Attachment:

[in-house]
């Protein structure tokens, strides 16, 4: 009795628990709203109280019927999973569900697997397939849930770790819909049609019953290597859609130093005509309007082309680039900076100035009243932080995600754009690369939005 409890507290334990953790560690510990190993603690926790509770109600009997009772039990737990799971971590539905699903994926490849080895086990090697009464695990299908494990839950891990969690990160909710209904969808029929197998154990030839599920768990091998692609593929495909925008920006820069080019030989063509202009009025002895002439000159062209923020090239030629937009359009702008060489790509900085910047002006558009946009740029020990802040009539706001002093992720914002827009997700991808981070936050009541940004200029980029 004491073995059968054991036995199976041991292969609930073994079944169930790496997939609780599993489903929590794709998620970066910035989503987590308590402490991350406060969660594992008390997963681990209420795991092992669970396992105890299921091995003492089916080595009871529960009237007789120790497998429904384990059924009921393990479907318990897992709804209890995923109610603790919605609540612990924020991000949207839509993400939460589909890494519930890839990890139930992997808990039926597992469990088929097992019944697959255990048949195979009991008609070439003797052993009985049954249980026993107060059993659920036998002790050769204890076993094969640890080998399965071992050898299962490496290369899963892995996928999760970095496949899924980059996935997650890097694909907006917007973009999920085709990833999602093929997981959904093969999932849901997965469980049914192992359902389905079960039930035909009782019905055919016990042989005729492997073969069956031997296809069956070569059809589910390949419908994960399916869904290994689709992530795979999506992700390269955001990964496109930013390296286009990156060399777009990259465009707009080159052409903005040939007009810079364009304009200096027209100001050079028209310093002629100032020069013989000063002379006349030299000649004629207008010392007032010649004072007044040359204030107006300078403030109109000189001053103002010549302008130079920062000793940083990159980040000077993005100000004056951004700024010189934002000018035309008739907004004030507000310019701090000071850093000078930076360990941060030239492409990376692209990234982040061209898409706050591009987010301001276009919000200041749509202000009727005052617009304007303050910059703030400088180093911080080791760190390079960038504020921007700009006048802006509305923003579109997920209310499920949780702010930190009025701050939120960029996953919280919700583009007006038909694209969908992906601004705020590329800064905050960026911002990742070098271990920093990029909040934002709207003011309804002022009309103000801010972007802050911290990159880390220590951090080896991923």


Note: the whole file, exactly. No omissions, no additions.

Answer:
[in-house]
């Protein structure tokens, strides 16, 4: 009795628990709203109280019927999973569900697997397939849930770790819909049609019953290597859609130093005509309007082309680039900076100035009243932080995600754009690369939005 409890507290334990953790560690510990190993603690926790509770109600009997009772039990737990799971971590539905699903994926490849080895086990090697009464695990299908494990839950891990969690990160909710209904969808029929197998154990030839599920768990091998692609593929495909925008920006820069080019030989063509202009009025002895002439000159062209923020090239030629937009359009702008060489790509900085910047002006558009946009740029020990802040009539706001002093992720914002827009997700991808981070936050009541940004200029980029 004491073995059968054991036995199976041991292969609930073994079944169930790496997939609780599993489903929590794709998620970066910035989503987590308590402490991350406060969660594992008390997963681990209420795991092992669970396992105890299921091995003492089916080595009871529960009237007789120790497998429904384990059924009921393990479907318990897992709804209890995923109610603790919605609540612990924020991000949207839509993400939460589909890494519930890839990890139930992997808990039926597992469990088929097992019944697959255990048949195979009991008609070439003797052993009985049954249980026993107060059993659920036998002790050769204890076993094969640890080998399965071992050898299962490496290369899963892995996928999760970095496949899924980059996935997650890097694909907006917007973009999920085709990833999602093929997981959904093969999932849901997965469980049914192992359902389905079960039930035909009782019905055919016990042989005729492997073969069956031997296809069956070569059809589910390949419908994960399916869904290994689709992530795979999506992700390269955001990964496109930013390296286009990156060399777009990259465009707009080159052409903005040939007009810079364009304009200096027209100001050079028209310093002629100032020069013989000063002379006349030299000649004629207008010392007032010649004072007044040359204030107006300078403030109109000189001053103002010549302008130079920062000793940083990159980040000077993005100000004056951004700024010189934002000018035309008739907004004030507000310019701090000071850093000078930076360990941060030239492409990376692209990234982040061209898409706050591009987010301001276009919000200041749509202000009727005052617009304007303050910059703030400088180093911080080791760190390079960038504020921007700009006048802006509305923003579109997920209310499920949780702010930190009025701050939120960029996953919280919700583009007006038909694209969908992906601004705020590329800064905050960026911002990742070098271990920093990029909040934002709207003011309804002022009309103000801010972007802050911290990159880390220590951090080896991923």